The ten primary economic sectors generated significant disparities in performance, putting sector selection at a premium for active managers. Materials, healthcare and information technology were the strongest performers, delivering gains of +9.7%, +9.2% and +9.2%, respectively. The energy and utilities sectors were the poorest relative performers, posting gains of +0.2% and +1.1%, respectively.

The Russell 1000 Index of large cap stocks generated a +6.5% total return. Within the large cap segment, value stocks outperformed growth stocks. Small cap stocks, as represented by the Russell 2000 Index, underperformed large caps, ending with a total return of +3.6%, and capping off a difficult year in which the index declined -4.4% Once again, value significantly underperformed growth within the small cap universe. The Nasdaq Composite, dominated by information technology stocks, generated solid gains, ending up +8.7%, and advancing +7.0% for the year. The Dow Jones Industrial Average of 30 large industrial companies gained +7.7%, and eked out a meager +0.2% return, when dividends were included, for the full year.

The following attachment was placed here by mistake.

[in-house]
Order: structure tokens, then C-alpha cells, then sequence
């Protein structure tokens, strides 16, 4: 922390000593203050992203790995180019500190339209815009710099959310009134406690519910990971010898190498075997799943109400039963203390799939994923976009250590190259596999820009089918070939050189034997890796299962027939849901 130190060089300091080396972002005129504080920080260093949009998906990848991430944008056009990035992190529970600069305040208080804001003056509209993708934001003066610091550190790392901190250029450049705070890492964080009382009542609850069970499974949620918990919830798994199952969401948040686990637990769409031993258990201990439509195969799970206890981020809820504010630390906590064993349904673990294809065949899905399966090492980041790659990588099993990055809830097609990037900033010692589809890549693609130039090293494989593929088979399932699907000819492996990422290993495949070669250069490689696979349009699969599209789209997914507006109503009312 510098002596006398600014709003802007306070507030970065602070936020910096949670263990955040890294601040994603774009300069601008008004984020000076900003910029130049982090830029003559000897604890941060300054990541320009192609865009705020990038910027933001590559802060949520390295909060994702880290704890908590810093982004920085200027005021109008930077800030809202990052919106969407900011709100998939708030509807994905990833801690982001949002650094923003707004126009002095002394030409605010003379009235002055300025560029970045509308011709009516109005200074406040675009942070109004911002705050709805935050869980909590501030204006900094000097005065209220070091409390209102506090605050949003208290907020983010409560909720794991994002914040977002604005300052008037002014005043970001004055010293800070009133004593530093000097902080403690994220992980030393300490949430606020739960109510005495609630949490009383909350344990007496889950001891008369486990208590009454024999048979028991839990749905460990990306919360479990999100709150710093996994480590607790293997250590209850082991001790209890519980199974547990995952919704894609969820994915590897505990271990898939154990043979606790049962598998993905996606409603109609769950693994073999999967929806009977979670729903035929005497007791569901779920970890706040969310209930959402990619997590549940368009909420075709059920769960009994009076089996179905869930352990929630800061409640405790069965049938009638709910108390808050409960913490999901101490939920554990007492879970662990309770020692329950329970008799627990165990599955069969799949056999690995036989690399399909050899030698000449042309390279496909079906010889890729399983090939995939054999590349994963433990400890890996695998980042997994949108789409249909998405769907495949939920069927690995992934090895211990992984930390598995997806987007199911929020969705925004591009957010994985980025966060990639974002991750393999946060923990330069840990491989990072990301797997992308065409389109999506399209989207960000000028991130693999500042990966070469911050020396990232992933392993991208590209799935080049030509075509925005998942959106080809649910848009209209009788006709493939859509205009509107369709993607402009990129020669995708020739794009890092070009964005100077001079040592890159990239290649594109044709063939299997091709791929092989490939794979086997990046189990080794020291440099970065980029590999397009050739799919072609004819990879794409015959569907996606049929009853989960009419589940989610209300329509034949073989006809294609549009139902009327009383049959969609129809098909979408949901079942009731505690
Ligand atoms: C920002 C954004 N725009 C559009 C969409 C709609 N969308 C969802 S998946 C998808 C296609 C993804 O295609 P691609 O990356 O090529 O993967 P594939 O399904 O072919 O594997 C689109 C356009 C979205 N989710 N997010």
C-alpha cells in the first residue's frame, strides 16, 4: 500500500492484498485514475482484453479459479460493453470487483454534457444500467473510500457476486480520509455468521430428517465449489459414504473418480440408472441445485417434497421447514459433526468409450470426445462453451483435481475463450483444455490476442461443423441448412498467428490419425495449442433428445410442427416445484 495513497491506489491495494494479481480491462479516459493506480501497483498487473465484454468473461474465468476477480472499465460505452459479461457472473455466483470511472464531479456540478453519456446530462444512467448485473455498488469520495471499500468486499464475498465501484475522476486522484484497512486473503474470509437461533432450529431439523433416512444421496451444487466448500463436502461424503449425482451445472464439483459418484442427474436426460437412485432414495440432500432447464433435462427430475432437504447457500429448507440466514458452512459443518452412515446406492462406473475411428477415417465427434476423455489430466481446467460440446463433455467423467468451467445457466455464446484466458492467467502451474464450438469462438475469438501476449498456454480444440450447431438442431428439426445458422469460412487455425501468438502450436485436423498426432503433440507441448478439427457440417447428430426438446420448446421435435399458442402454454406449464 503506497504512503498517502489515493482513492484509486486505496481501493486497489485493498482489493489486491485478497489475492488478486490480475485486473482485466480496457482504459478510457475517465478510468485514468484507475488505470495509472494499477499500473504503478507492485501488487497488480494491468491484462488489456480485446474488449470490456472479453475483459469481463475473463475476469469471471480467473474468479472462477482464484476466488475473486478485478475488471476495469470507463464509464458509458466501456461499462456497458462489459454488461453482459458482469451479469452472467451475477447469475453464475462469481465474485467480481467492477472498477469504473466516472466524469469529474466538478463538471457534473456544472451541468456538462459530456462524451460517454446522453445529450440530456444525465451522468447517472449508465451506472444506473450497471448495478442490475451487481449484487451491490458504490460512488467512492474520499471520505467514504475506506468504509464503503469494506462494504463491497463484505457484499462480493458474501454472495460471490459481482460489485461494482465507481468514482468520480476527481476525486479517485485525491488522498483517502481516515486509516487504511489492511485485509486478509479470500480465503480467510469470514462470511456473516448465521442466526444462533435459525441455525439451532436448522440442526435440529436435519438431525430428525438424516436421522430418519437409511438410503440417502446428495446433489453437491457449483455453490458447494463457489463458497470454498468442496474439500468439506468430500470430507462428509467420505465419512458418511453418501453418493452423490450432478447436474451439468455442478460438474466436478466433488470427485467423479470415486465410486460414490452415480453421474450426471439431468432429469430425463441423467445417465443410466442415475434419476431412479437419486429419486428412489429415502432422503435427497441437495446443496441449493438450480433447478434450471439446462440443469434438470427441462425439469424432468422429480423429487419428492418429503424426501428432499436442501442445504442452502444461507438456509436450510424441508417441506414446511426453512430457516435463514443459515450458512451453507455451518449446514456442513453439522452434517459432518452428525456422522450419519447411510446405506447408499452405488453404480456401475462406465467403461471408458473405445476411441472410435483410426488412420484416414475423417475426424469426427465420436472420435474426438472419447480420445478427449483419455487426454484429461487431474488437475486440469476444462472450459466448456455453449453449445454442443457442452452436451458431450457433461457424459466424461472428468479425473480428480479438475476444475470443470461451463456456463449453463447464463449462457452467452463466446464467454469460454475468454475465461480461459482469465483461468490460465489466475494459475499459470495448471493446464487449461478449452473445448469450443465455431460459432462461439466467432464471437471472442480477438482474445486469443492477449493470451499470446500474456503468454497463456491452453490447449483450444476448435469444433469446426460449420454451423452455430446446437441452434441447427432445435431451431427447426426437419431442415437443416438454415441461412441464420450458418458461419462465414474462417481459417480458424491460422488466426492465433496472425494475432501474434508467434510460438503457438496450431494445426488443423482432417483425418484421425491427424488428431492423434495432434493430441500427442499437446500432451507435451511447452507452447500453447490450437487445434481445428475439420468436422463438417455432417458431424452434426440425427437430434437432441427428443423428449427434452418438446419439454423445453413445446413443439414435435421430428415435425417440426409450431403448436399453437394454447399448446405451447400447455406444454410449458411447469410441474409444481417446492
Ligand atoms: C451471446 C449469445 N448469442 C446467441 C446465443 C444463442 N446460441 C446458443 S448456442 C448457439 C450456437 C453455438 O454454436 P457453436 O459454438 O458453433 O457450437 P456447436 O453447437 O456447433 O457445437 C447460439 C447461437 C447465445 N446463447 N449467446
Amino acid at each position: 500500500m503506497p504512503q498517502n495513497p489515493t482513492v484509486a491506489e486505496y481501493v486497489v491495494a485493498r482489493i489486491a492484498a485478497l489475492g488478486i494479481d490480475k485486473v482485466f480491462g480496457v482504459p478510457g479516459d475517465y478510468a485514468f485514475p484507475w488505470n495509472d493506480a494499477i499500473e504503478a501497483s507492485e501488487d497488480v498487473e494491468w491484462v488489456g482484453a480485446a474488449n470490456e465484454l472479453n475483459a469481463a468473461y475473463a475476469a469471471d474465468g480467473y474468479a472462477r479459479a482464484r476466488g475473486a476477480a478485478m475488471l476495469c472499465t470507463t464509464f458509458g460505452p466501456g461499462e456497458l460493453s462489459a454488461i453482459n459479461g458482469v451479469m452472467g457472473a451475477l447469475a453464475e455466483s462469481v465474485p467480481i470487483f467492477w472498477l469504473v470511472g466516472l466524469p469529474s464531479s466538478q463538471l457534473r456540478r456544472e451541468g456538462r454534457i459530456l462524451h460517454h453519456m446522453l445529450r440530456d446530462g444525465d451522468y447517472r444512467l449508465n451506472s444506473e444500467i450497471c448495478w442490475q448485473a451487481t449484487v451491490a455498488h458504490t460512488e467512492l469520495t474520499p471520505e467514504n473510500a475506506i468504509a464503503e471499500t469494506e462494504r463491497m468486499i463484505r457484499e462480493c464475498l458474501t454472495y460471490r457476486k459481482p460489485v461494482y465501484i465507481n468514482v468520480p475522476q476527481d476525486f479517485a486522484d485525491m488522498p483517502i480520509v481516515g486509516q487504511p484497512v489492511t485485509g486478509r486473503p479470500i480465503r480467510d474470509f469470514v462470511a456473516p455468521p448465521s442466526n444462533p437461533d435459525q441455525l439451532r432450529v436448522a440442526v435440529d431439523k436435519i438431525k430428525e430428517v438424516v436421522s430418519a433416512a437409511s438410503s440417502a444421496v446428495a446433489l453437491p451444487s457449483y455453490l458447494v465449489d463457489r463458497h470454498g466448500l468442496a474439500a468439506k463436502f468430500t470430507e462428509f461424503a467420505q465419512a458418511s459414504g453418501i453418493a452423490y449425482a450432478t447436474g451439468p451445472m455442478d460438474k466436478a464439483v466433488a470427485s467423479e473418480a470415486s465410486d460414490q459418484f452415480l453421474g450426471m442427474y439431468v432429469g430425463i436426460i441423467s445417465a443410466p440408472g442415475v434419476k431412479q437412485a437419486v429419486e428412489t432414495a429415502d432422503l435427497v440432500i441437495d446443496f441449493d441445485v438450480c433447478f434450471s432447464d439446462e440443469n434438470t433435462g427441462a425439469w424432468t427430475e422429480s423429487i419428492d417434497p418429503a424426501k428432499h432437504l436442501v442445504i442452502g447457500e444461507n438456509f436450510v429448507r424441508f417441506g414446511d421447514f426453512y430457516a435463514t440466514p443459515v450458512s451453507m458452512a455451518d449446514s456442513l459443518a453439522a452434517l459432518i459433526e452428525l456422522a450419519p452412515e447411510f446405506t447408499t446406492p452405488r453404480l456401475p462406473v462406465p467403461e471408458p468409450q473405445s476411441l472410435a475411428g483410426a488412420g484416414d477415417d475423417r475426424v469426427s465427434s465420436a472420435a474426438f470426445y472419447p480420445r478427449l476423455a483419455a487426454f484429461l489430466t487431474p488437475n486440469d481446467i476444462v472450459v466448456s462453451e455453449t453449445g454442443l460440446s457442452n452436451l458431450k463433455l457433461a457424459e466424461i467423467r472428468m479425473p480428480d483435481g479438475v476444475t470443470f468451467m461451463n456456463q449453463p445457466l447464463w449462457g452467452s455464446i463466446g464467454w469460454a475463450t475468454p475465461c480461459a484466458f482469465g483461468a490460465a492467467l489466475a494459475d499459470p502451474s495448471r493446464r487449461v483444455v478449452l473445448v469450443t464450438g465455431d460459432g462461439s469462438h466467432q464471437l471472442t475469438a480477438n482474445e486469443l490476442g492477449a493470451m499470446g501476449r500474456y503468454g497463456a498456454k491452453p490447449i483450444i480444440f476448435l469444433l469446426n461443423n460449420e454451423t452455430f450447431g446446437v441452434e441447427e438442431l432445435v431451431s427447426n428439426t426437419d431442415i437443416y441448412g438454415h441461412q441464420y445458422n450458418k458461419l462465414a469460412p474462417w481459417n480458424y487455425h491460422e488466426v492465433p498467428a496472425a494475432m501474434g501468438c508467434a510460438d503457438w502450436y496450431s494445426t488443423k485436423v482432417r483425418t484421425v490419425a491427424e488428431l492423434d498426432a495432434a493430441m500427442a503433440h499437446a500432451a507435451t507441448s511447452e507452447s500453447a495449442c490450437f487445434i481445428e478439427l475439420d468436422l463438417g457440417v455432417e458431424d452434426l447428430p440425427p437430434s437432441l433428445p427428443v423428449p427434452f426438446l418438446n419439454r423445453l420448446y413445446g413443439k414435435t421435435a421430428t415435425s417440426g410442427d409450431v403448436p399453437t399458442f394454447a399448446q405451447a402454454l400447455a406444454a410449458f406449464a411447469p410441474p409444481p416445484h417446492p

Real Estate Investment Trusts (REITs) also participated in the market’s positive trend, even though interest rates were generally higher. The DJ US Select REIT Index produced an advance of +7.5%. Commodities continued to disappoint, with the Bloomberg Commodity Index sinking -10.5% for the quarter ended December 31st. The index plunged almost -25% for the full year, and has declined at an annualized rate of more than -17% for the past three years.